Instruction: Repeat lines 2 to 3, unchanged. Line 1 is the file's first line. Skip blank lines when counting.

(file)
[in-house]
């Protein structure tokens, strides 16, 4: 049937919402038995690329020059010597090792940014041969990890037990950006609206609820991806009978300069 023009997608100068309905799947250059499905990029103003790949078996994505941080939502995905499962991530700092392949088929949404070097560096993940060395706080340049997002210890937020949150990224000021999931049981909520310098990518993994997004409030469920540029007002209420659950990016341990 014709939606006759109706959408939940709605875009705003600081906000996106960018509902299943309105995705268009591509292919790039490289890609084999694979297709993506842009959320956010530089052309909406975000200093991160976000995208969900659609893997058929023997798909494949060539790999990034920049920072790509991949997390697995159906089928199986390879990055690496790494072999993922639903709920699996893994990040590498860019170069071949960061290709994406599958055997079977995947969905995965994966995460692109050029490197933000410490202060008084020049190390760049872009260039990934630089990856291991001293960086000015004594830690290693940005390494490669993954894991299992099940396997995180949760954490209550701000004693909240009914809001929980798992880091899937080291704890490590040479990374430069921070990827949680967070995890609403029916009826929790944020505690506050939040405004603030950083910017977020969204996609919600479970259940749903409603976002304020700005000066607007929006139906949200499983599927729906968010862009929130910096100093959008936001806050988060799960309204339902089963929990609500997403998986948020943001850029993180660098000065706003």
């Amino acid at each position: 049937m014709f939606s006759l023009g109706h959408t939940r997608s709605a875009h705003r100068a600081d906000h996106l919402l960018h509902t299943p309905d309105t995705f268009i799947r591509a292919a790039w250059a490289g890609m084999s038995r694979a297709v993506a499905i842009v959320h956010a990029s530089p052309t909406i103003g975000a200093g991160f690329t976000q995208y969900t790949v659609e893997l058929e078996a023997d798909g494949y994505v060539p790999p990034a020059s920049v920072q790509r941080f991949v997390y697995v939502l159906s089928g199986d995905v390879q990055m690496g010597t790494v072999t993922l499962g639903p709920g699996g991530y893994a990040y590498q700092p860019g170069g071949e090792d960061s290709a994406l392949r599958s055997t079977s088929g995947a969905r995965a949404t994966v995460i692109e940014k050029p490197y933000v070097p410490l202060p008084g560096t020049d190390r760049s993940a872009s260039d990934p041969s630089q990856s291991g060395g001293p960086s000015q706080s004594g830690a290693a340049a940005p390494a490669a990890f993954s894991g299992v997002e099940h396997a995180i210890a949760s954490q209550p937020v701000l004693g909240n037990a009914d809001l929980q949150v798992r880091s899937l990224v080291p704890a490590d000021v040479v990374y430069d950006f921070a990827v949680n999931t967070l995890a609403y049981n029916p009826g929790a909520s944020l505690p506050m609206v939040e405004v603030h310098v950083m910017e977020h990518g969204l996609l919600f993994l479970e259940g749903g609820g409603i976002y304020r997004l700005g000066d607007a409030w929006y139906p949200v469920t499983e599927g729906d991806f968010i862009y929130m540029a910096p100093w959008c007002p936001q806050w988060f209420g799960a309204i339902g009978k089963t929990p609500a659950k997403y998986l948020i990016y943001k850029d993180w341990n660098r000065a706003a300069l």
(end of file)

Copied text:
């Protein structure tokens, strides 16, 4: 049937919402038995690329020059010597090792940014041969990890037990950006609206609820991806009978300069 023009997608100068309905799947250059499905990029103003790949078996994505941080939502995905499962991530700092392949088929949404070097560096993940060395706080340049997002210890937020949150990224000021999931049981909520310098990518993994997004409030469920540029007002209420659950990016341990 014709939606006759109706959408939940709605875009705003600081906000996106960018509902299943309105995705268009591509292919790039490289890609084999694979297709993506842009959320956010530089052309909406975000200093991160976000995208969900659609893997058929023997798909494949060539790999990034920049920072790509991949997390697995159906089928199986390879990055690496790494072999993922639903709920699996893994990040590498860019170069071949960061290709994406599958055997079977995947969905995965994966995460692109050029490197933000410490202060008084020049190390760049872009260039990934630089990856291991001293960086000015004594830690290693940005390494490669993954894991299992099940396997995180949760954490209550701000004693909240009914809001929980798992880091899937080291704890490590040479990374430069921070990827949680967070995890609403029916009826929790944020505690506050939040405004603030950083910017977020969204996609919600479970259940749903409603976002304020700005000066607007929006139906949200499983599927729906968010862009929130910096100093959008936001806050988060799960309204339902089963929990609500997403998986948020943001850029993180660098000065706003």
């Amino acid at each position: 049937m014709f939606s006759l023009g109706h959408t939940r997608s709605a875009h705003r100068a600081d906000h996106l919402l960018h509902t299943p309905d309105t995705f268009i799947r591509a292919a790039w250059a490289g890609m084999s038995r694979a297709v993506a499905i842009v959320h956010a990029s530089p052309t909406i103003g975000a200093g991160f690329t976000q995208y969900t790949v659609e893997l058929e078996a023997d798909g494949y994505v060539p790999p990034a020059s920049v920072q790509r941080f991949v997390y697995v939502l159906s089928g199986d995905v390879q990055m690496g010597t790494v072999t993922l499962g639903p709920g699996g991530y893994a990040y590498q700092p860019g170069g071949e090792d960061s290709a994406l392949r599958s055997t079977s088929g995947a969905r995965a949404t994966v995460i692109e940014k050029p490197y933000v070097p410490l202060p008084g560096t020049d190390r760049s993940a872009s260039d990934p041969s630089q990856s291991g060395g001293p960086s000015q706080s004594g830690a290693a340049a940005p390494a490669a990890f993954s894991g299992v997002e099940h396997a995180i210890a949760s954490q209550p937020v701000l004693g909240n037990a009914d809001l929980q949150v798992r880091s899937l990224v080291p704890a490590d000021v040479v990374y430069d950006f921070a990827v949680n999931t967070l995890a609403y049981n029916p009826g929790a909520s944020l505690p506050m609206v939040e405004v603030h310098v950083m910017e977020h990518g969204l996609l919600f993994l479970e259940g749903g609820g409603i976002y304020r997004l700005g000066d607007a409030w929006y139906p949200v469920t499983e599927g729906d991806f968010i862009y929130m540029a910096p100093w959008c007002p936001q806050w988060f209420g799960a309204i339902g009978k089963t929990p609500a659950k997403y998986l948020i990016y943001k850029d993180w341990n660098r000065a706003a300069l």